The rearward end of the valving rod 46 is mounted to a pneumatically moveable piston 54, the movement of which controls the movement of the rod 46. The periphery of forward end 56 of the piston sealingly and slideably engages the inner surface of the cylindrical section 23. To further assure sealing engagement, an O- ring 58 is disposed in an annular groove within the.
periphery of the forward end 56. The center section 60 of the piston 54 is of reduced diameter and the rearward end 62 has a diameter approximately that of the inner diameter of the section 23. A plurality of passageways 64 are provided in the rearward section 62 for communication between the space 63 behind the rearward section 62 and an annular space formed by the piston, its reduced center section 60 and the inner surfaceof the cylindrical section 23. In its forward movement, the front end of the piston 54 abuts the rearward end of the T-shaped reservoir forming member 30. In that configuration, as shown in FIG. 2, the forward end of the valving rod 46 is positioned in the forward end of the front reduced section 40.
Turning now to FIG. 3, it will be seen that the piston 54 is in the rearward retracted position. A back sealing and stop plate 66 is mounted to the rearward end of the barrel 12 and an annulus is provided in the outer diameter of the plate 66 with an Oring 68 being disposed therein. When the back plate 66 is in place, the rear bore of the cylindrical section 23 is completely sealed. A locking ring 70 which engages an under cut groove is provided rearwardly of the sealing plate 66 so as to hold the sealing plate in position. As is seen in FIG. 3, the forward end of the valving rod 46 is retracted to a position rearward of the passageways 48 and 50 but slightly forward of the front end of the slot 52. If the valving rod 46 were permitted to retract into the slot 52, it may be difficult to reinsert the front end of the rod 46 in the bore 44. However, within that limitation it will be appreciated that it is desirable to expose the largest possible surface of the valving rod 46 to the cellosolve within the reservoir. However, this must be balanced against the problems of guiding the rod 46 into the bore 44.
As indicated above, the piston is moved forwardly and rearwardly pneumatically; however, it will be appreciated that hydraulic means or other similar means for moving the valving rod and/or piston forwardly to the closed position or rearwardly to the open and retracted position can be used.
Returning now to FIG. 2, the pneumatic mechanism for moving the valving rod 46 will be described. As is seen, two ports 72 and 74 are provided in the bottom of the cylindrical section 23. These ports and the piston 54 are arranged such that the port 72 is always in a position forward of the front end 56 of the piston 54.
The rearward port 74 is positioned so that it will always be rearward of the back surface 76 of the forward section 56. The principle of operation is readily understood in that in order to move the piston and hence valving rod rearwardly, compressed air is flowed into the port 72 which causes the piston 54 to move rearwardly. As the piston moves rearwardly, gas or air caught between the sealing plate 66 and the back end 62 of the piston 54 can flow through the venting ports 64 and hence out through the port 74. Referring back to FIG. 3, in order to move the piston 54 and valving rod 44 forwardly, the air flow is reversed and air is introduced through the port 74 thus exerting force on the back surface 76 of the front end 56 of the piston thereby moving the piston forwardly. This piston is permitted to move forwardly until the front end 56 abuts the rear end of the T-shaped member 30.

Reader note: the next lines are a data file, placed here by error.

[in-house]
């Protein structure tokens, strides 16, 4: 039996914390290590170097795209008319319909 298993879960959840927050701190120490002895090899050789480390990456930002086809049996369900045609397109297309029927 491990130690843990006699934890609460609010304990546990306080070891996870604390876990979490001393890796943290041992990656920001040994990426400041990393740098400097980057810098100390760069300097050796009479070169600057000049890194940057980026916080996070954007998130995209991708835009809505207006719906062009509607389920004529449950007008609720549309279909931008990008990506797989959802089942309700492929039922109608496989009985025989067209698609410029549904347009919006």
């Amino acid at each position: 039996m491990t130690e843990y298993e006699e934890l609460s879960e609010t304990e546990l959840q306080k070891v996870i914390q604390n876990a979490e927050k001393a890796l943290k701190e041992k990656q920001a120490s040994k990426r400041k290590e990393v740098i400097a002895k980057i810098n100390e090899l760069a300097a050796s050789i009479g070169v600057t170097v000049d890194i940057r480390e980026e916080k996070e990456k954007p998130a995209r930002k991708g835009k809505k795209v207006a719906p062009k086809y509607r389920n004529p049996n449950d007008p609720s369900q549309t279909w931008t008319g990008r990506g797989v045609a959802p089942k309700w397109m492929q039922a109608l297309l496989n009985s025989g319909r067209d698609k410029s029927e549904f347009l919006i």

The handle 14 provides the mechanism for controlling the movement of the compressed air so as to accomplish the desired movement of the piston and hence the valving rod. This mechanism includes the three principal parts of the handle 14, the air inlet coupling 18 and the actuating button 16.
Again referring to FIG. 2 and the handle assembly 14, there is provided a pair of passageways 77 and 78 which are aligned with the ports 72 and 74. The lower end of both of these passageways 77 and 78 communicates with a central passageway 80 in which the actuating button 16 moves. The air inlet coupling 18 provides communication between a source of compressed air and the passageway 80. An atmosphere venting passageway 82 is provided in the lower portion of the handle and is positioned to intersect the passageway 80 so that in all of the various arrangements, air which is exhausted from the cylindrical section 23 by the piston 54 vents to atmosphere therethrough. This is necessary in order to prevent a build-up or back pressure which would inhibit the movement of the piston. The actuating button 16 is a double purpose member, the first purpose of which is to actuate the mechanism for moving the valving rod and the second purpose of which is to provide passageways for the mechanism. As can be seen, the button 16 is provided with three annular grooves. One annular groove 84 is located atthe rearward end of the button 16, while the remaining grooves 86 and 88 are located approximately midway between the forward and rearward ends of the button 16. An axial passageway 90 extends from the rearward end of the button 16 to a point intermediate the two midway positioned annular grooves 86 and 881A cross hole or passageway 92 is drilled diametrically through the button l6 and intersects the passageway 90.